In this state of the record we are called upon to review only the action of the court in denying the motion for a mistrial. We are not convinced that reversible error should be predicated on this account.

    Written charge numbered, 7 which was refused to the defendant, is substantially an exactness of the language found in the body of the opinion in the case of Addington v. State, 16 Ala.App. 10, 74 So. 846. It was adopted as the law in the case of Eaton v. State, supra.

    The mere fact that a tendered written instruction is copied from an opinion of an appellate court does not assure its acceptability. Britling Cafeteria Co. v. Irwin, 229 Ala. 687, 159 So. 228; Maxwell v. State, 32 Ala.App. 487, 27 So. 2d 804.

    The charge in question is not hypothesized on the evidence. It is merely a statement of a legal principle without any instruction as to the effect upon or application to the issues in the case. Edwards v. State, 205 Ala. 160, 87 So. 179; Johnson v. Louisville & N. R. Co., 220 Ala. 649, 127 So. 216; Thomas v. State, 34 Ala. App. 470, 41 So. 2d 435.

    Refused charges numbered 8 and 9 were substantially covered by the court's oral charge. Title 7, Sec. 273, Code 1940; Maxwell v. State, supra.

    Charge numbered 11 is listed in the record under the heading "Defendant's Requested Charge No. 11", but there is no endorsement "Refused" with the name of the trial judge appearing thereon. The rule requires this endorsement, without which the appellate courts are not authorized to review the propriety of its refusal. Berry v. State, 231 Ala. 437, 165 So. 97; Kiker v. State, 233 Ala. 448, 172 So. 290; Garrett v. State, 35 Ala.App. 141, 44 So. 2d 260; Kincey v. State, Ala.App., 55 So. 2d 368.

    It is our view that there is no reversible error in the record. The evidence amply supported the verdict of the jury. The action of the court in denying the motion for a new trial should not be disturbed.

    The judgment below is ordered affirmed.


    On Rehearing.

    In oral argument and brief in support of the application for rehearing, appellant's attorney calls our attention specifically and directively to a factual situation which appears to be a basis for a reversal of the judgment below.

    The indictment in pertinent part alleges that appellant "did falsely pretend to F. E. Gibson, who was doing business as Gibson Lumber Company, with intent to defraud the said F. E. Gibson, that he, *121 the said W. E. Holloway, had the sum of $1,423.52 on deposit and in his account, or the account of Holloway Lumber Company, in the First State Bank of Waynesboro, Mississippi * * *."

    The nearest approach the State made to prove this allegation is contained in the testimony of Mr. Gibson. This is quoted in our original opinion. It will be noted that the witness stated specifically that the appellant did not tell him where the latter had the money.

    This proof was not sufficient to sustain the above quoted allegation of the indictment.

    In the case of O'Connor v. State, 30 Ala. 9, the Supreme Court held that a representation or pretense by the accused "that he had in Macon, Georgia the sum of seven thousand dollars" was a material variance from a pretense "that he had seven dollars less than seven thousand dollars in a bank in Macon."

    See also, Meek v. State, 117 Ala. 116, 23 So. 155; 35 C.J.S., False Pretenses, § 49 (b), p. 700.

    We were aware of the insufficiency in the proof in this aspect when we prepared the original opinion. We relied on the doctrine expressed in the case of Eaton v. State, 16 Ala.App. 405, 78 So. 321, to sustain the judgment below.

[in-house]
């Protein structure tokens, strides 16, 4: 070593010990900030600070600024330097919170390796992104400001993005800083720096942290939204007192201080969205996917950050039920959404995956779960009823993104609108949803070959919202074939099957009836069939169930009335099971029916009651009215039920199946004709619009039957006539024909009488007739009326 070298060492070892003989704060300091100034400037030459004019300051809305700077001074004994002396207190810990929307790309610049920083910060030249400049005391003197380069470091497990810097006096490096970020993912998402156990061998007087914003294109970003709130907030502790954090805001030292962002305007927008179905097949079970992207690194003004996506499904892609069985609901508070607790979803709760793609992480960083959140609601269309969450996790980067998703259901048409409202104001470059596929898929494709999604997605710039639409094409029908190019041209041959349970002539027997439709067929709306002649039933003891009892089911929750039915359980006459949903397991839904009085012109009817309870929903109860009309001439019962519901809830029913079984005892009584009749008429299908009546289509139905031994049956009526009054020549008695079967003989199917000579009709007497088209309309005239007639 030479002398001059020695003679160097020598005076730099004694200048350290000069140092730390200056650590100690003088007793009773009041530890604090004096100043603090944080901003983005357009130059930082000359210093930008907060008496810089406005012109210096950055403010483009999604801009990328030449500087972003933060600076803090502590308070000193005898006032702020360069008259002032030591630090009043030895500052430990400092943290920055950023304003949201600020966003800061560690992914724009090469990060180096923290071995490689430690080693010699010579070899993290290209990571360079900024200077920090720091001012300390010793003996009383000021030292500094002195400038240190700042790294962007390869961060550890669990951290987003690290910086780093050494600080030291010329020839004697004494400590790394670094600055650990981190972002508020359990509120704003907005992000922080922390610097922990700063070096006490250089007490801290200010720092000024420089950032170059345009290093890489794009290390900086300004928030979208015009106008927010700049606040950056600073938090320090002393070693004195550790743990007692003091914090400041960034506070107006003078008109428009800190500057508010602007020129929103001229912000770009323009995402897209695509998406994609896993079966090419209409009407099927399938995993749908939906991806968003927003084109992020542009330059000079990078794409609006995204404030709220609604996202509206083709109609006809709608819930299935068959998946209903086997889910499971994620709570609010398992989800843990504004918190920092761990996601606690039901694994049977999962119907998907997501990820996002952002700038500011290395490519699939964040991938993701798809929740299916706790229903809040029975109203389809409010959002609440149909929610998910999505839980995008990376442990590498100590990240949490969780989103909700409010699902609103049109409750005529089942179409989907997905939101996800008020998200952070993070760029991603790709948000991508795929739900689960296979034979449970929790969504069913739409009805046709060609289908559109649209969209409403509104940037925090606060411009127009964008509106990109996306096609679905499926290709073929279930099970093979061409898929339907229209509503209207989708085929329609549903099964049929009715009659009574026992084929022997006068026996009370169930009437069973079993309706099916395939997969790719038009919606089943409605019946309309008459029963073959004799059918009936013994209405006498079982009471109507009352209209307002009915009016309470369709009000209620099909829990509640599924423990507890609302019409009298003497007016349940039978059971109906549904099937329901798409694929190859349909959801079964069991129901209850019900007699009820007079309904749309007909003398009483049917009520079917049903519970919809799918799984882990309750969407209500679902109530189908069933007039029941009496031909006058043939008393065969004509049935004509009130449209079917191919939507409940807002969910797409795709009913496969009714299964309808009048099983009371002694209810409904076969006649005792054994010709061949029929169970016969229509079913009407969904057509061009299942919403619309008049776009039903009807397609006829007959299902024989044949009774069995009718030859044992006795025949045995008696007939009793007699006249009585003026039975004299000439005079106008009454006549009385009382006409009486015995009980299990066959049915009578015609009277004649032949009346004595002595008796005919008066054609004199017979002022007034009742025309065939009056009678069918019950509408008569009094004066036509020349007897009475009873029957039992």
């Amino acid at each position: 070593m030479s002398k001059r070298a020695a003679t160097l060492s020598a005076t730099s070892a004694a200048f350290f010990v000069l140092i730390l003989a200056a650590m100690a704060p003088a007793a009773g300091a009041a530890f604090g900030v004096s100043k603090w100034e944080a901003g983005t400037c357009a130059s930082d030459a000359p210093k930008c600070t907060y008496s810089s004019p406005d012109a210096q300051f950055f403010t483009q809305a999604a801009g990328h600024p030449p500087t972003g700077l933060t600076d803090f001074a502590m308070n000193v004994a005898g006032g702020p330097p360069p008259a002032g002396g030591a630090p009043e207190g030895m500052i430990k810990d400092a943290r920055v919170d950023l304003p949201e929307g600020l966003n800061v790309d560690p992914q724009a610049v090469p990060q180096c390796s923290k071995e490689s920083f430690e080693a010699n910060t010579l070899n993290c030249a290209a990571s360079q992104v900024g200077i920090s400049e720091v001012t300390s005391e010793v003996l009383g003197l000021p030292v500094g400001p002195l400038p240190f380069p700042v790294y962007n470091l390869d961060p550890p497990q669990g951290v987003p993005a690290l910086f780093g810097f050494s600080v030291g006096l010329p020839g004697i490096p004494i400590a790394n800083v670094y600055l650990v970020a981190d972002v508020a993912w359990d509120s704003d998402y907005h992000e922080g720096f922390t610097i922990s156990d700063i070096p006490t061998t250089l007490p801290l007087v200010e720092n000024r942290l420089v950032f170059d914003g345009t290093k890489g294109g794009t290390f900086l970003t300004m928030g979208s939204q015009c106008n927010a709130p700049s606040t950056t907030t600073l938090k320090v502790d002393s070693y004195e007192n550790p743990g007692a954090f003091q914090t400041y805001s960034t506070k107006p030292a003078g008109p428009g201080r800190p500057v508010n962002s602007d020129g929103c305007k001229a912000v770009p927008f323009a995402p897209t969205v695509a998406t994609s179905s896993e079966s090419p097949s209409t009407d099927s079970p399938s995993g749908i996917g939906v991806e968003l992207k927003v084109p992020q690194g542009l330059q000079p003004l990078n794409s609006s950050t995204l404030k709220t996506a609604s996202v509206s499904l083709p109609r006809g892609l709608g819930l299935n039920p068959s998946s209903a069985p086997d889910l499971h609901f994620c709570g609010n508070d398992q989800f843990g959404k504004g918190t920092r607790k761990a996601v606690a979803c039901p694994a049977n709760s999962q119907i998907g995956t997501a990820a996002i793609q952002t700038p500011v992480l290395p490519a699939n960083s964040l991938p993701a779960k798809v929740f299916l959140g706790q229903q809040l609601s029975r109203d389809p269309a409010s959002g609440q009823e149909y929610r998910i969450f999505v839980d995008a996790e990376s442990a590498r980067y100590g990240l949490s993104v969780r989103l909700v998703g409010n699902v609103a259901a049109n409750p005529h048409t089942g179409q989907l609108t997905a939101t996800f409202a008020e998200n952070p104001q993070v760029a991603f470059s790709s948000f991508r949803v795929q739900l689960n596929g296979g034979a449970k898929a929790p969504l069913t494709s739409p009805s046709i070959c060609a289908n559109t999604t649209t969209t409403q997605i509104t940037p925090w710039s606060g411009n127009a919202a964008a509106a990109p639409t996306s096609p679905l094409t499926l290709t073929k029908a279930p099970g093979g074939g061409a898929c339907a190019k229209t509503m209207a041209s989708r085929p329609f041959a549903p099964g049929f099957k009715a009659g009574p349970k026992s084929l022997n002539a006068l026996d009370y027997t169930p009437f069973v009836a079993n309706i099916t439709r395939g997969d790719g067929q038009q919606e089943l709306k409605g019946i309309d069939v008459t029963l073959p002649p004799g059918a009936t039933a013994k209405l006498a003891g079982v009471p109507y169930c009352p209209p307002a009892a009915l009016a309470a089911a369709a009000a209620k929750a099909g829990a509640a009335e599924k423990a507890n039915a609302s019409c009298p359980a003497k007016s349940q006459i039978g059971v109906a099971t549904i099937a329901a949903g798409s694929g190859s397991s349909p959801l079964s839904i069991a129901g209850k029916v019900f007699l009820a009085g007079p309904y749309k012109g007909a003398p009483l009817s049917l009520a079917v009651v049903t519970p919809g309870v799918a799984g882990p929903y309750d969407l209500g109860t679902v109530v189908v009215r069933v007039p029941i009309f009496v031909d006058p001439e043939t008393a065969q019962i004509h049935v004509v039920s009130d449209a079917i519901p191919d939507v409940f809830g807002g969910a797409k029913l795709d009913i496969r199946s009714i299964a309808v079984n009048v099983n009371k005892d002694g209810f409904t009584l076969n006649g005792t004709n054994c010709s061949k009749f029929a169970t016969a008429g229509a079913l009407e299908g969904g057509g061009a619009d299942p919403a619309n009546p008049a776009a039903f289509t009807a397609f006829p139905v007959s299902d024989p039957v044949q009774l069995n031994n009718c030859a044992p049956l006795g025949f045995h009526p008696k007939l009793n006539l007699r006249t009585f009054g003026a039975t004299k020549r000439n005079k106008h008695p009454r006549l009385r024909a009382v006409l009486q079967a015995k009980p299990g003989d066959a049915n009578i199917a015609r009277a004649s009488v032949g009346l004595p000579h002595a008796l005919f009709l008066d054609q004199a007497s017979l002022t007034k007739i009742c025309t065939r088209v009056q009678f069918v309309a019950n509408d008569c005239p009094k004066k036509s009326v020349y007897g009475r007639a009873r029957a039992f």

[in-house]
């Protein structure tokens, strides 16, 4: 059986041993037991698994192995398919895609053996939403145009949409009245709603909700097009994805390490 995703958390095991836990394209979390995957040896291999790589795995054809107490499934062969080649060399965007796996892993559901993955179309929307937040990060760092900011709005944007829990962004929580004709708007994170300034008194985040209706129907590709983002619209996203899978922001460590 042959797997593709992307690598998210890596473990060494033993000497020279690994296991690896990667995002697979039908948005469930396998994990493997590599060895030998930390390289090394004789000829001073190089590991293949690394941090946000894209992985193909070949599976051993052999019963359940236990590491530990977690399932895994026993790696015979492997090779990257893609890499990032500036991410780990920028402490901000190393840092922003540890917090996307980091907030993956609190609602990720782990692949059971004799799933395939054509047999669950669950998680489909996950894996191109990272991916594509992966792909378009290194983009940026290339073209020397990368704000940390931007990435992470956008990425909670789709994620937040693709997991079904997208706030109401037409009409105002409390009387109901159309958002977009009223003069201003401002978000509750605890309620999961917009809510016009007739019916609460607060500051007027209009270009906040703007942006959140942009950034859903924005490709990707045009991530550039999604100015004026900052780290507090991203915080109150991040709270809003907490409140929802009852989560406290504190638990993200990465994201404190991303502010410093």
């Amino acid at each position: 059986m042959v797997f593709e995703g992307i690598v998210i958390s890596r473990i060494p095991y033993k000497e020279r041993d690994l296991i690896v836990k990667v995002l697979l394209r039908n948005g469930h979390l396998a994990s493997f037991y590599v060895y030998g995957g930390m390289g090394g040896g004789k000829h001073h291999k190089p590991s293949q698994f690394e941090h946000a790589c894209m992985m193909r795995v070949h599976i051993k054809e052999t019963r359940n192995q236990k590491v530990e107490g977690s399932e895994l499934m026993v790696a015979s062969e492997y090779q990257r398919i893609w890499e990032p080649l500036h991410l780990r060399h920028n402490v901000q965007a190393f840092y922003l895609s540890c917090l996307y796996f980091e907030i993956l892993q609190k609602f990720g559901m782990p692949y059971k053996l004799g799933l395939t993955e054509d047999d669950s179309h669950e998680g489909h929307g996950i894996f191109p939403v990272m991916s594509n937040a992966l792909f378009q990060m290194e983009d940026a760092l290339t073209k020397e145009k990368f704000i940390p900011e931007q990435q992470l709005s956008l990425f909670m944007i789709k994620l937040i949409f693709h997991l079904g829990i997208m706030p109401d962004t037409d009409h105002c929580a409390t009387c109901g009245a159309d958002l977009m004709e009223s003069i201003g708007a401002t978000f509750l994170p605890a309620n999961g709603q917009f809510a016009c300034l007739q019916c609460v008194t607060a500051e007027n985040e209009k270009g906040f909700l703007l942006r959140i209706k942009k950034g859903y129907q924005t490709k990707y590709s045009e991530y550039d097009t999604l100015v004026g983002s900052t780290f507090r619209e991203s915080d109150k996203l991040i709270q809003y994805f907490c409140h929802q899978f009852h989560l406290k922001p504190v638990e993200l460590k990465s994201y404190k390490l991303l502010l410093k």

The facts in the case at bar will not permit an application of the rule stated in the Eaton case.

    The transaction or trade with reference to the purchase of the lumber was consummated on the 18th of October. The property was delivered to the appellant on this date and shipped by rail to a designated place. The check in question was not delivered to the vendor until three days later, October 21st. All of this appears without dispute in the evidence.

    It follows that the giving of the check, with its symbol or token that the appellant had the money on deposit in the bank, was not the inducement which caused the Gibson Lumber Company to part with the lumber.

    We conclude, therefore, that the State failed in its proof to sustain material allegations in the indictment and the defendant was due the general affirmative charge.

    The application for rehearing is granted.

    The judgment of the lower court is reversed and the cause remanded.

    Reversed and remanded.

Document Info

Citation Numbers: 64 So. 2d 115

Judges: Carr

Filed Date: 12/2/1952

Precedential Status: Precedential

Modified Date: 4/7/2017

Authorities (26)

Rush v. State , 45 So. 2d 761 ( 1950 )

Wooley v. State , 20 Ala. App. 364 ( 1924 )

Dunning v. State , 21 Ala. App. 318 ( 1926 )

Whitehead v. State , 206 Ala. 288 ( 1921 )

Johnson v. Louisville N. R. Co. , 220 Ala. 649 ( 1930 )

Jones v. State , 209 Ala. 655 ( 1923 )

Toney v. State , 15 Ala. App. 14 ( 1916 )

Eaton v. State , 16 Ala. App. 405 ( 1918 )

Key v. State , 22 Ala. App. 627 ( 1928 )

Kiker v. State , 233 Ala. 448 ( 1937 )

Edwards v. State , 205 Ala. 160 ( 1920 )

Christian v. State , 21 Ala. App. 324 ( 1926 )

Burge v. Forbes , 23 Ala. App. 67 ( 1928 )

Thomas v. State , 34 Ala. App. 470 ( 1949 )

Addington v. State , 16 Ala. App. 10 ( 1916 )

Maxwell v. State , 32 Ala. App. 487 ( 1946 )

Berry v. State , 231 Ala. 437 ( 1935 )

Wimbush v. State , 237 Ala. 153 ( 1939 )

Underwood v. State , 248 Ala. 308 ( 1946 )

Evans v. State , 17 Ala. App. 155 ( 1919 )

View All Authorities »

Cited By (19)

Pierce v. Floyd , 86 So. 2d 658 ( 1956 )

Ex Parte Day , 481 So. 2d 1169 ( 1985 )

SHOALS NAT. BANK OF FLORENCE v. Home Indemnity Co. , 384 F. Supp. 49 ( 1974 )

Wilcutt v. State , 123 So. 2d 193 ( 1960 )

Burnette v. State , 282 So. 2d 70 ( 1973 )

Hodges v. State , 221 So. 2d 922 ( 1969 )

Noah v. State , 89 So. 2d 231 ( 1956 )

Page v. State , 130 So. 2d 220 ( 1960 )

Brown v. State , 96 So. 2d 197 ( 1957 )

McMurphy v. State , 455 So. 2d 924 ( 1984 )

Gayden v. State , 80 So. 2d 495 ( 1954 )

Gayden v. State , 80 So. 2d 501 ( 1955 )

Spivey v. State , 318 So. 2d 382 ( 1975 )

Stone v. State , 318 So. 2d 359 ( 1975 )

Holloway v. State , 64 So. 2d 121 ( 1953 )

Lowery v. State , 88 So. 2d 854 ( 1956 )

Jasper Coca Cola Bottling Co. v. Breed , 115 So. 2d 126 ( 1959 )

Johnson v. State , 272 So. 2d 597 ( 1973 )

Tranholm v. State , 77 So. 2d 491 ( 1954 )